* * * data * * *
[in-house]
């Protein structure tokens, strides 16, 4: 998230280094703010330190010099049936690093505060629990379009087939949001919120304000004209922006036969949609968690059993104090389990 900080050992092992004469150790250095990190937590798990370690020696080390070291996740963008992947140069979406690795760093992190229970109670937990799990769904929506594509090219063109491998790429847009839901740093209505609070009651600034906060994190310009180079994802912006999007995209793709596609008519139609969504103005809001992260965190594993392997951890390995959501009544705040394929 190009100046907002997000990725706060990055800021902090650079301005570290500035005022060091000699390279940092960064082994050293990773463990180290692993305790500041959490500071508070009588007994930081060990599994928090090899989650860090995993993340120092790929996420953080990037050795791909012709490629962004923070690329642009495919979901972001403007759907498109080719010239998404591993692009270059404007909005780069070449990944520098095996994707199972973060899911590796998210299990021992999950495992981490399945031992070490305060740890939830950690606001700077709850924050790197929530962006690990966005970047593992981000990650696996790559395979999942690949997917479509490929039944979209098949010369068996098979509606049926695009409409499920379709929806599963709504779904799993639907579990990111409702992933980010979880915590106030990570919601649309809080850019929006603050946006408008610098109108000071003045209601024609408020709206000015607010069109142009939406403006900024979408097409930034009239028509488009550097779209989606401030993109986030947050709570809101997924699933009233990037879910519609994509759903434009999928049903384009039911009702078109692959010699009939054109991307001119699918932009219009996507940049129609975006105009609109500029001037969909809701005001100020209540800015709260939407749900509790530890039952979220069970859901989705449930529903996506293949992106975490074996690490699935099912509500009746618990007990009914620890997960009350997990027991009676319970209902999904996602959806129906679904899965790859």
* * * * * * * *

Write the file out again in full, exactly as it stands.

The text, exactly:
[in-house]
């Protein structure tokens, strides 16, 4: 998230280094703010330190010099049936690093505060629990379009087939949001919120304000004209922006036969949609968690059993104090389990 900080050992092992004469150790250095990190937590798990370690020696080390070291996740963008992947140069979406690795760093992190229970109670937990799990769904929506594509090219063109491998790429847009839901740093209505609070009651600034906060994190310009180079994802912006999007995209793709596609008519139609969504103005809001992260965190594993392997951890390995959501009544705040394929 190009100046907002997000990725706060990055800021902090650079301005570290500035005022060091000699390279940092960064082994050293990773463990180290692993305790500041959490500071508070009588007994930081060990599994928090090899989650860090995993993340120092790929996420953080990037050795791909012709490629962004923070690329642009495919979901972001403007759907498109080719010239998404591993692009270059404007909005780069070449990944520098095996994707199972973060899911590796998210299990021992999950495992981490399945031992070490305060740890939830950690606001700077709850924050790197929530962006690990966005970047593992981000990650696996790559395979999942690949997917479509490929039944979209098949010369068996098979509606049926695009409409499920379709929806599963709504779904799993639907579990990111409702992933980010979880915590106030990570919601649309809080850019929006603050946006408008610098109108000071003045209601024609408020709206000015607010069109142009939406403006900024979408097409930034009239028509488009550097779209989606401030993109986030947050709570809101997924699933009233990037879910519609994509759903434009999928049903384009039911009702078109692959010699009939054109991307001119699918932009219009996507940049129609975006105009609109500029001037969909809701005001100020209540800015709260939407749900509790530890039952979220069970859901989705449930529903996506293949992106975490074996690490699935099912509500009746618990007990009914620890997960009350997990027991009676319970209902999904996602959806129906679904899965790859």